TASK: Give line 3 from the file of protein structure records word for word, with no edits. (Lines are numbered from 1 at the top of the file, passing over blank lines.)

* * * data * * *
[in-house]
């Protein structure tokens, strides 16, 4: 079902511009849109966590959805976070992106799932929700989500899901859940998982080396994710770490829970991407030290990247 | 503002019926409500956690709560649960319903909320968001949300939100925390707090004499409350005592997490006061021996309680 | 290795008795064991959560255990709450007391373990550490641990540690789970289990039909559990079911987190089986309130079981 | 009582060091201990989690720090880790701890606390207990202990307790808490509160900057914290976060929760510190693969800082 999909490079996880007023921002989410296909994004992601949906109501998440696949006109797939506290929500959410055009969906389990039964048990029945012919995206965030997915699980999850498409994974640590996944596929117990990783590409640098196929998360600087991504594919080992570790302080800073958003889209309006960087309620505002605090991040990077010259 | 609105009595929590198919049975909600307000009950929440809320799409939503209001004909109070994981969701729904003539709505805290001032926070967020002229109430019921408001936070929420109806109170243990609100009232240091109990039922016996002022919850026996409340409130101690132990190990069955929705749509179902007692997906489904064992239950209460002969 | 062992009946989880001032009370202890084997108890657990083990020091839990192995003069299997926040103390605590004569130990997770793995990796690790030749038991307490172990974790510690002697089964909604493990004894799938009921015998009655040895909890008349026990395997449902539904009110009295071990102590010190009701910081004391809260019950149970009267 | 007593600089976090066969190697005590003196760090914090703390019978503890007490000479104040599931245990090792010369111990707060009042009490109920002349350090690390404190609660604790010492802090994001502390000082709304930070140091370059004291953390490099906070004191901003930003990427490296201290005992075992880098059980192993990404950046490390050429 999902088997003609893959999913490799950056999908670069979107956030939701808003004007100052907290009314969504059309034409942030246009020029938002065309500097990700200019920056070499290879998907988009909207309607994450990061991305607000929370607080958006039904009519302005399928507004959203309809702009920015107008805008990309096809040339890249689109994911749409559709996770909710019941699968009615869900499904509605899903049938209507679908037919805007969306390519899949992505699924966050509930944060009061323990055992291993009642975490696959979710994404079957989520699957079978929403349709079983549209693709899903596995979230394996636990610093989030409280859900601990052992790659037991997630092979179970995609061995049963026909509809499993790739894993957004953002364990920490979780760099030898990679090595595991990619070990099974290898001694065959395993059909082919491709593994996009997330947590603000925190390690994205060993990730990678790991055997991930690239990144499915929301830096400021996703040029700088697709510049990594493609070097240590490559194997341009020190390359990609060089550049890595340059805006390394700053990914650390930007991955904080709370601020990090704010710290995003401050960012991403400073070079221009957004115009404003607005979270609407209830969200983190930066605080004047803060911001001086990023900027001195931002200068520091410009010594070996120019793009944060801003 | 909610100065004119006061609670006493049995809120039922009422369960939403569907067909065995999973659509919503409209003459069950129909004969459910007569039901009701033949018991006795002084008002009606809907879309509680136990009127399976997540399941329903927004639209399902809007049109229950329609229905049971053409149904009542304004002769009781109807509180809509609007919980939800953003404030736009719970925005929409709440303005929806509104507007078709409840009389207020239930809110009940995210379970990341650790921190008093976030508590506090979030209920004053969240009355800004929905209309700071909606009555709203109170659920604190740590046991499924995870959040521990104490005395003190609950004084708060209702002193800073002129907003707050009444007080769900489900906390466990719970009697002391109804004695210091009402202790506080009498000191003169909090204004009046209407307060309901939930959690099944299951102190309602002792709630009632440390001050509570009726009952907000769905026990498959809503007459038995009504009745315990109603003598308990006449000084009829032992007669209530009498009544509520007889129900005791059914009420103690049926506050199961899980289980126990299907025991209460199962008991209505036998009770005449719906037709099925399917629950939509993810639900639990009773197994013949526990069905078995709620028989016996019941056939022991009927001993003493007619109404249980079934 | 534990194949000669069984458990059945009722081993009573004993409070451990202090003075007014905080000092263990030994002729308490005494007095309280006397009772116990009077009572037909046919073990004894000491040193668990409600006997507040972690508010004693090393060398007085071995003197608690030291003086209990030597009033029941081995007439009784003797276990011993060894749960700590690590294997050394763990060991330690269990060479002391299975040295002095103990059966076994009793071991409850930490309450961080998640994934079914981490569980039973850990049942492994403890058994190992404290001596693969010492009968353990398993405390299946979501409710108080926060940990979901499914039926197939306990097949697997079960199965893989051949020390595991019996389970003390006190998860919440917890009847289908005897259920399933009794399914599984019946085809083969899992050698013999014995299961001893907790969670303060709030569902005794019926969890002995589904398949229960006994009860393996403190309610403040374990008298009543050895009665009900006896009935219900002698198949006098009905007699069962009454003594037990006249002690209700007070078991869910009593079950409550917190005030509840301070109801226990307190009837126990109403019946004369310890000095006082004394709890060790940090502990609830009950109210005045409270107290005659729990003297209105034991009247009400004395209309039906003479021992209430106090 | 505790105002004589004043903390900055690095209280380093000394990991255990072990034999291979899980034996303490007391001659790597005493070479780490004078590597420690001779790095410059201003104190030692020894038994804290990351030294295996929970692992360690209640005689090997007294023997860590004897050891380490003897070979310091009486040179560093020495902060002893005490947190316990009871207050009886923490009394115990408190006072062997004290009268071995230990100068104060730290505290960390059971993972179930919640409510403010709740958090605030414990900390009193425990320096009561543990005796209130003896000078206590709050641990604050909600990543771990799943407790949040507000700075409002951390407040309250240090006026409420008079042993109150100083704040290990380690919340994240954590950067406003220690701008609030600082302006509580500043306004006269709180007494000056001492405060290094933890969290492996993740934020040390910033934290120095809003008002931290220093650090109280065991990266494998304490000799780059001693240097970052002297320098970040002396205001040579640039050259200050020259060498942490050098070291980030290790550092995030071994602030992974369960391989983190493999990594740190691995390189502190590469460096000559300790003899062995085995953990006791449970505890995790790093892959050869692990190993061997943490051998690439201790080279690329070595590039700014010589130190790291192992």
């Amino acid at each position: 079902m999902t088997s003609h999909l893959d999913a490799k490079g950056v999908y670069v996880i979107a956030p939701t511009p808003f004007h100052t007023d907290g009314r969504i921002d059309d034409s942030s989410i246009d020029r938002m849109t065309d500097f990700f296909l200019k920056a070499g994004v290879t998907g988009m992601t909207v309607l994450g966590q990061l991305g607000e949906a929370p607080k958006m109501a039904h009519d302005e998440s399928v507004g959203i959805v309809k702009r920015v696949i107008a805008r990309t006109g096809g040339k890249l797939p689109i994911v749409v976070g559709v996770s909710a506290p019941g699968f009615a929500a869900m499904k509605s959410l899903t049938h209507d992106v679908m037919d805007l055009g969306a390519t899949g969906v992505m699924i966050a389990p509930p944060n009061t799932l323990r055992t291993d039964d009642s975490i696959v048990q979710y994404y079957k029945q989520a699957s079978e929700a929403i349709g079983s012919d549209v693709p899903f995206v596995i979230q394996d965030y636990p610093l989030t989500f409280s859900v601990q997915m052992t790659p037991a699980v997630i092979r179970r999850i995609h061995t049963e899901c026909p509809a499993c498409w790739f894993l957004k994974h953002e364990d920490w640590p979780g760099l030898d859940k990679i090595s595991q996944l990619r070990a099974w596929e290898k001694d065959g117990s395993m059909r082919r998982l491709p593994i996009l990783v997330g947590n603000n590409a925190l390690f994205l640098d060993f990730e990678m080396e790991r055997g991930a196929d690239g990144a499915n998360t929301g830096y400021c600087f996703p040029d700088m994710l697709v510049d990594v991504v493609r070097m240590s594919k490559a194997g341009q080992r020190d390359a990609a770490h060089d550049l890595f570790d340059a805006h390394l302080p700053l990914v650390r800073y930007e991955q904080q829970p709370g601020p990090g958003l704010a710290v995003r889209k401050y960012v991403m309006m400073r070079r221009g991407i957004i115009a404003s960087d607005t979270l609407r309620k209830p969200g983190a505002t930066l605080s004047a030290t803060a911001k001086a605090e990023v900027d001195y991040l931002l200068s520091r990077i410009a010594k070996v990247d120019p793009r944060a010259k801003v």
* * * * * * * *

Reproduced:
């Amino acid at each position: 079902m999902t088997s003609h999909l893959d999913a490799k490079g950056v999908y670069v996880i979107a956030p939701t511009p808003f004007h100052t007023d907290g009314r969504i921002d059309d034409s942030s989410i246009d020029r938002m849109t065309d500097f990700f296909l200019k920056a070499g994004v290879t998907g988009m992601t909207v309607l994450g966590q990061l991305g607000e949906a929370p607080k958006m109501a039904h009519d302005e998440s399928v507004g959203i959805v309809k702009r920015v696949i107008a805008r990309t006109g096809g040339k890249l797939p689109i994911v749409v976070g559709v996770s909710a506290p019941g699968f009615a929500a869900m499904k509605s959410l899903t049938h209507d992106v679908m037919d805007l055009g969306a390519t899949g969906v992505m699924i966050a389990p509930p944060n009061t799932l323990r055992t291993d039964d009642s975490i696959v048990q979710y994404y079957k029945q989520a699957s079978e929700a929403i349709g079983s012919d549209v693709p899903f995206v596995i979230q394996d965030y636990p610093l989030t989500f409280s859900v601990q997915m052992t790659p037991a699980v997630i092979r179970r999850i995609h061995t049963e899901c026909p509809a499993c498409w790739f894993l957004k994974h953002e364990d920490w640590p979780g760099l030898d859940k990679i090595s595991q996944l990619r070990a099974w596929e290898k001694d065959g117990s395993m059909r082919r998982l491709p593994i996009l990783v997330g947590n603000n590409a925190l390690f994205l640098d060993f990730e990678m080396e790991r055997g991930a196929d690239g990144a499915n998360t929301g830096y400021c600087f996703p040029d700088m994710l697709v510049d990594v991504v493609r070097m240590s594919k490559a194997g341009q080992r020190d390359a990609a770490h060089d550049l890595f570790d340059a805006h390394l302080p700053l990914v650390r800073y930007e991955q904080q829970p709370g601020p990090g958003l704010a710290v995003r889209k401050y960012v991403m309006m400073r070079r221009g991407i957004i115009a404003s960087d607005t979270l609407r309620k209830p969200g983190a505002t930066l605080s004047a030290t803060a911001k001086a605090e990023v900027d001195y991040l931002l200068s520091r990077i410009a010594k070996v990247d120019p793009r944060a010259k801003v």